The ultra-high molecular weight polyethylene used in the present invention is prepared by slurry polymerization, solution polymerization or vapor-phase polymerization, preferably slurry polymerization, in the presence of the catalyst described above. As a polymerization, in the presence of the catalyst described above. As a polymerization solvent there is used an organic solvent inert to Ziegler type catalysts. Examples are saturated hydrocarbons such as butane, pentane, hexane, heptane, octane and cyclohexane, as well as aromatic hydrocarbons such as benzene, toluene and xylene. Where required in molding the resulting ultra-high molecular weight polyethylene, mention may also be made of such high boiling organic solvents as decalin, tetralin and kerosene. The polymerization reaction is conducted in a substantially oxygen- and water-free condition and in the presence or absence of an inert hydrocarbon as mentioned above. Conditions for the polymerization usually involve a temperature of -20to 120 C., preferably 0 to 100 C., and a pressure of 0 to 70 kg/cm2.G, preferably 2 to 60 kg/cm2.g. Adjustment of the molecular weight can be done to some extent by changing polymerization conditions such as the polymerization temperature and mole ratio in the catalyst composition. But the addition of hydrogen into the polymerization system is more effective for this purpose. The polymerization is performed in the absence of hydrogen or in the presence of hydrogen at a concentration of lower than 50 moles %, preferably 0.001 to 45 mole %, more preferably 0.005 to 30 mole %, based on the total amount of the feed monomer and hydrogen. Of course, multi-stage polymerization reactions of two, three or more stages involving different hydrogen concentrations and different polymerization temperatures can be carried out without any trouble.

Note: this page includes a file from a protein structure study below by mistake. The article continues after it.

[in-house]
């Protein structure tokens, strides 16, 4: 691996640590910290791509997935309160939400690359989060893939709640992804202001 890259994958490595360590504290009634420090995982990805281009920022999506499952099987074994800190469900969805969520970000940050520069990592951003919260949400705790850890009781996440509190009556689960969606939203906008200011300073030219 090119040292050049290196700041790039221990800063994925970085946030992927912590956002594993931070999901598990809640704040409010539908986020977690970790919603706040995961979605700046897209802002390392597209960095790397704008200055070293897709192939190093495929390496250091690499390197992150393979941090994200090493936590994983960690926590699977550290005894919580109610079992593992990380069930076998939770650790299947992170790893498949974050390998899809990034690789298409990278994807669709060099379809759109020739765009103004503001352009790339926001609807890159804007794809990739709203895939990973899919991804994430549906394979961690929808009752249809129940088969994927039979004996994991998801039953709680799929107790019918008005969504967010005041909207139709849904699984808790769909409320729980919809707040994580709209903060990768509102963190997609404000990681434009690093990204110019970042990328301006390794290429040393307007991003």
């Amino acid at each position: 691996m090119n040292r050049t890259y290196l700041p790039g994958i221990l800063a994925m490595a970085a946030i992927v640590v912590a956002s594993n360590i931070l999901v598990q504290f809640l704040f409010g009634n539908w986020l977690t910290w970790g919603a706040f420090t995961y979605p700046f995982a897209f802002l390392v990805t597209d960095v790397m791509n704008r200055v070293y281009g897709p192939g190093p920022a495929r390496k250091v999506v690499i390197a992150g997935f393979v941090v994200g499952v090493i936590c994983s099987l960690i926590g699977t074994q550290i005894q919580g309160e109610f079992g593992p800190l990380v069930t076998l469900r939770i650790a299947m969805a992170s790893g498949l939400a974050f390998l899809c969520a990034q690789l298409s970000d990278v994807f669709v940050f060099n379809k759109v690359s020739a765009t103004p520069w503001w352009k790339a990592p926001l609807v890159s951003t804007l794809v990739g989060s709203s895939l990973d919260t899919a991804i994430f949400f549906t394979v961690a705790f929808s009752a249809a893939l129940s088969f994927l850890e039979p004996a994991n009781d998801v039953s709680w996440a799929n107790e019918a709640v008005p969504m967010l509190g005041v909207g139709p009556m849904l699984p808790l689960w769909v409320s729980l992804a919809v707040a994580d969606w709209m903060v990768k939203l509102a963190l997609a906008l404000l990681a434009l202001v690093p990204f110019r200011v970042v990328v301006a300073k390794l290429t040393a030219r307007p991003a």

As to starting monomers in the preparation of the ultra-high molecular weight polyethylene, ethylene is used as a main component, and as other comonomers there may be used, for example, α-olefins having 3 to 12 carbon atoms such as propylene, butene-1, 1-hexene and 4-methylpentene-1, or dienes for the purpose of modification such as butadiene, 1,4-hexadiene, ethylidene norbornene and dicyclopentadiene. A suitable monomer content in the copolymerization can be elected. For example, in the copolymerization of ethylene and α-olefin of C3 to C12, the α-olefin content in the ethylene/α-olefin copolymer is in the range of 0 to 20 mole %, preferably 0 to 10 mole %.

Thus, the ultra-high molecular weight polyethylene is prepared by suitably selecting polymerization conditions. The intrinsic viscosity of the polyethylene at 135 C. in decalin is in the range of 5 to 50 dl/g, preferably 5 to 30 dl/gt, more preferably 10 to 25 dl/g, most preferably 12 to 25 dl/g, and the molecular weight thereof, in terms of viscosity average molecular weight, is usually not lower than 500,000, preferably 500,000 to 6,000,000 more preferably 1,000,000 to 5,000,000, most preferably 1,200,000 to 5,000,000.

(2) Producing Oriented Material of Ultra-High Molecular Weight Polyethylene

For orienting the thus-prepared ultra-high molecular weight polyethylene having an intrinsic viscosity at 135 C. in decalin of 5 to 50 dl/g, there may be adopted a method wherein the polyethylene is oriented after going through a melting step, or a method wherein the polyethylene is dissolved in a large amount of a solvent, then formed into a sheet-like gel, followed by orientation, or a method wherein the polyethylene is oriented in a solid-phase state without being dissolved in a solvent or without going through a melting step. Particularly, the method of orienting the polyethylene in a solid-phase state is preferred.

According to the orienting method in a solid-phase state, the ultra-high molecular weight polyethylene is oriented at a temperature lower than the melting point thereof, and it is preferable that a rolling step at a temperature lower than the melting point of the polyethylene be adopted prior to the orienting step. It is more desirable to go through a compression molding step at a temperature lower than the melting point of the polyethylene, prior to the rolling step. Still more preferably, there is adopted a method wherein compression molding, rolling and orienting, or stretching, are performed successively in this order.